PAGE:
My daughter’s getting ready for school today. First grader, at last.
She’s thrilled. And this year, we’re even letting her ride the bus with her two new best friends from next door. They moved in last week.
I rarely wish that I was six again, but I must say, I do admire the ease in which these children slip into friendships, like a new pair of fuzzy slippers.
It doesn’t always work, of course. Sometimes there’s bad chemistry with children and when they’re together, a world full of irritation and tears erupts–all those infuriating emotions that grown-ups have learned to suppress in their social settings, along with their openness. But, for the most part, my daughter makes friends quickly. A simple, “Hi. You wanna play?” usually does the trick.
I wish it were so easy with me. It takes me a good long time to feel comfortable with people, not as a pastor, but outside of the church. As friends. I’m good at acquaintances. But I’m talking about the call-in-the-middle-of-the-night sort of people or the borrow-whatever-you-might-need kind.
I was just becoming that kind of a friend to my neighbor (after two years!), but then she moved to Turkey. And now I’m stuck, starting over.
I’m not a removed pastor–one of those who doesn’t believe in socializing with church members at all. But, on my day off, I’m not thumbing through the church directory either. I like to have my closest friends outside of my particular church. I find that my life’s much more in balance that way.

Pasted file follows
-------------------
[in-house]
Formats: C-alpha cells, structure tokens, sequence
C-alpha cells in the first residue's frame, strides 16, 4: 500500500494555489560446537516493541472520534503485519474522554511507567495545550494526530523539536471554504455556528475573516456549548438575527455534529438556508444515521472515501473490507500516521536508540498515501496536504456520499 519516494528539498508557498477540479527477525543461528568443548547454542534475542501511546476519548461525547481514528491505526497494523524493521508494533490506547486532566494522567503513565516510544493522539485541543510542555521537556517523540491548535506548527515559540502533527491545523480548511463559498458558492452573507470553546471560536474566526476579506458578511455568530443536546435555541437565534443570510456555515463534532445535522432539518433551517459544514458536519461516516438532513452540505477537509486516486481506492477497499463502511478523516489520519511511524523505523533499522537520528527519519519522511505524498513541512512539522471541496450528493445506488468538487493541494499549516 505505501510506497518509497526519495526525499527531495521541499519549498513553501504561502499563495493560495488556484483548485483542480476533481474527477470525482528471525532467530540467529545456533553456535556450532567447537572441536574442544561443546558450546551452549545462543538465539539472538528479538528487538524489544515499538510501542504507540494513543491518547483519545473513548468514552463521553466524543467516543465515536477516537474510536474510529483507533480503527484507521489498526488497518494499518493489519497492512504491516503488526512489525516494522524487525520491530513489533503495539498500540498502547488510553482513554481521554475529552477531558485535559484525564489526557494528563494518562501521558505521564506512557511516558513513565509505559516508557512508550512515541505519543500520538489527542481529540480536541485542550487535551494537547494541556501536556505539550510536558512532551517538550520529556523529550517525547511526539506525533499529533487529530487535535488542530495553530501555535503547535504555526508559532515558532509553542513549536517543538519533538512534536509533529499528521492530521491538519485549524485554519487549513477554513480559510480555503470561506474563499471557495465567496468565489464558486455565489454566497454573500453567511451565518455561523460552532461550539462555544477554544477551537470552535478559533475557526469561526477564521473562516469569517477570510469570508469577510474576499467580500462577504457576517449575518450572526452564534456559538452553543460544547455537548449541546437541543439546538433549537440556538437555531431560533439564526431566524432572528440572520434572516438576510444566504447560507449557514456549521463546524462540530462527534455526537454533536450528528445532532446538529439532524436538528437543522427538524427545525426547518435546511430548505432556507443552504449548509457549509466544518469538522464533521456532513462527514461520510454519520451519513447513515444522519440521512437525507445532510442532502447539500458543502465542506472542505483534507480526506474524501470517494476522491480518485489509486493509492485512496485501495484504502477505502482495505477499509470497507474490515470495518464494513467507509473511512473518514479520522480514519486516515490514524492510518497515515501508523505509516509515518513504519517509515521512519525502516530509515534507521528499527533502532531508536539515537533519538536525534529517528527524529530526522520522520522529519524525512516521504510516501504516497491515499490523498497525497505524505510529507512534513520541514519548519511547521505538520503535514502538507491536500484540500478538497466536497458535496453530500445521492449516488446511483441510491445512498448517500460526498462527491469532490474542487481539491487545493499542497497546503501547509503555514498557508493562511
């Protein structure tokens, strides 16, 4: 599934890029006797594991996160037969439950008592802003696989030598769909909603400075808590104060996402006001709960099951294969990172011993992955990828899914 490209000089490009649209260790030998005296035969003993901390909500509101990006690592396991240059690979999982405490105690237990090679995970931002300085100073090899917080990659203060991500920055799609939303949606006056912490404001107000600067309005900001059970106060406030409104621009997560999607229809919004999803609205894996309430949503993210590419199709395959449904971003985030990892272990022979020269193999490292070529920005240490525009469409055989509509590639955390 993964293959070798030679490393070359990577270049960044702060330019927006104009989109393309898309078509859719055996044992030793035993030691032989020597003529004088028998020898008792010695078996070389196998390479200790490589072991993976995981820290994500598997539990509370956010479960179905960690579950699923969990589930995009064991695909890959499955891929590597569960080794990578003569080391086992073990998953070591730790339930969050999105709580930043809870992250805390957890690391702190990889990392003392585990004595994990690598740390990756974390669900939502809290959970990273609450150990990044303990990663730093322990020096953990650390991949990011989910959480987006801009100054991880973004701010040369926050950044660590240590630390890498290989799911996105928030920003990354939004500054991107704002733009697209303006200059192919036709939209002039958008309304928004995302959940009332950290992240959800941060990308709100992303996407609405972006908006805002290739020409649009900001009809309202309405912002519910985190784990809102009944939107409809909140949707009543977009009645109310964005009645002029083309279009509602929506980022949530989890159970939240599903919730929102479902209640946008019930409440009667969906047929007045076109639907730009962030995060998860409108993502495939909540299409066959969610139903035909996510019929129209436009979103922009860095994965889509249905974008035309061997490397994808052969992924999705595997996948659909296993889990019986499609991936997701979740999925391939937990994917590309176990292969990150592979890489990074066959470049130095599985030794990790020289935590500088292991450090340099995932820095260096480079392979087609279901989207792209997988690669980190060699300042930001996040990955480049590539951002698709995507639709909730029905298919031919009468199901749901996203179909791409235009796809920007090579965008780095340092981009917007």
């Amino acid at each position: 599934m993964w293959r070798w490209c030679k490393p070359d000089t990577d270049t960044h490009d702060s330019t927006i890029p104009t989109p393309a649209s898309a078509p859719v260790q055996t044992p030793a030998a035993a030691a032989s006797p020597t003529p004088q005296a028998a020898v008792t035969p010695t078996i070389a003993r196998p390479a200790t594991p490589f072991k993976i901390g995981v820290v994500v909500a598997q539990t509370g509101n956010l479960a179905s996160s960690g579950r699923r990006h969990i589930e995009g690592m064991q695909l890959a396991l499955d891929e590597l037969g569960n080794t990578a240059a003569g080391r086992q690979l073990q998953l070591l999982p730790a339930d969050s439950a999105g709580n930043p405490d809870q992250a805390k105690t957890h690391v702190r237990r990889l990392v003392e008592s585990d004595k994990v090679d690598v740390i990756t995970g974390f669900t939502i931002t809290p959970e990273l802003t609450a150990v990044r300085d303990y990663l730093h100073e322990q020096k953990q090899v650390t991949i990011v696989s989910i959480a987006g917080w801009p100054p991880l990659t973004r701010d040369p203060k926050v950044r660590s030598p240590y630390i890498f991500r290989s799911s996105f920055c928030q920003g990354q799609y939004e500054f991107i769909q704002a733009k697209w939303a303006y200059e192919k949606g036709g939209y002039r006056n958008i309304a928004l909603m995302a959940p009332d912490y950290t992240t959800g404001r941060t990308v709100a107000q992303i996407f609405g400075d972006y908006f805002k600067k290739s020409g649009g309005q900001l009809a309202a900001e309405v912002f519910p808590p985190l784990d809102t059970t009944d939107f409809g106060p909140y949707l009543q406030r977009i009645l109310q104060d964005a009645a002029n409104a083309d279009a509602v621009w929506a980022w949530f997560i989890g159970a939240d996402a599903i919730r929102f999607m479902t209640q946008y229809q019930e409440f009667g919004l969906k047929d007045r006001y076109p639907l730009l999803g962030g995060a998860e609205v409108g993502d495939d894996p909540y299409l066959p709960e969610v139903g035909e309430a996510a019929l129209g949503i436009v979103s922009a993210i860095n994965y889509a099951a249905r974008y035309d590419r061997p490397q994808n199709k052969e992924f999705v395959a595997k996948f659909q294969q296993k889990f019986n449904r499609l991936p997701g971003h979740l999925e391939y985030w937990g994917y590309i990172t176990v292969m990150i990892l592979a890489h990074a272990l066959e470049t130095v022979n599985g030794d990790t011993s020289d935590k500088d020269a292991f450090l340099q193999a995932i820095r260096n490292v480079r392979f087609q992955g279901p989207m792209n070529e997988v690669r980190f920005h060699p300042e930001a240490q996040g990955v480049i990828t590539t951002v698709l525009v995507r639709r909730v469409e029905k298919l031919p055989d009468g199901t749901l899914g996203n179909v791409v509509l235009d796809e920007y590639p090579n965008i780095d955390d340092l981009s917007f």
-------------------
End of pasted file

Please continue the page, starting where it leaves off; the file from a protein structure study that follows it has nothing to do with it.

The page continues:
I’m very lucky to have pastor/friends. The hard part about having pastor/friends is that they’re always moving (or I am). So, I have this tangled web of brilliant people that I’m close to all over the country. But that doesn’t always help, especially when I might need to borrow something extravagant quickly.
Seriously, it’s wonderful to have so many scattered relationships, but the physical presence of a good friend cannot be underestimated. Being fed by their smiles, and amazed at how witty comments come to them so effortlessly. An evening of reading blogs could never surpass a good dinner party.
I wonder, will we move around less when we get older? Will we be able to maintain our friendships longer? I hope so.
The other complicated thing about minister friends: Have you ever noticed how very difficult it is to share an evening meal with one? Nearly impossible, with our odd weekend and evening schedules.
But, I’m very lucky to have some pastor/friends here in D.C. I’ve served in isolated rural areas before, where I didn’t relate to anyone. I’d walk into Local Governing Body meetings and find a sea of blue hair. Then I’d go to the Local Minister’s Association and realize that it was completely made up of 50-year-old Charismatic (in every sense of the word) men. I would spend the next hour listening to how much God had blessed them and watching them compare their church sizes. It was not my idea of a good time….
In Messy Spirituality, a friend tells Mike Yaconelli that he just wants six pallbearers. At the end of the day, he wanted six people who were close to him, who would be there for his funeral, who could carry his casket.
That sounds good to me.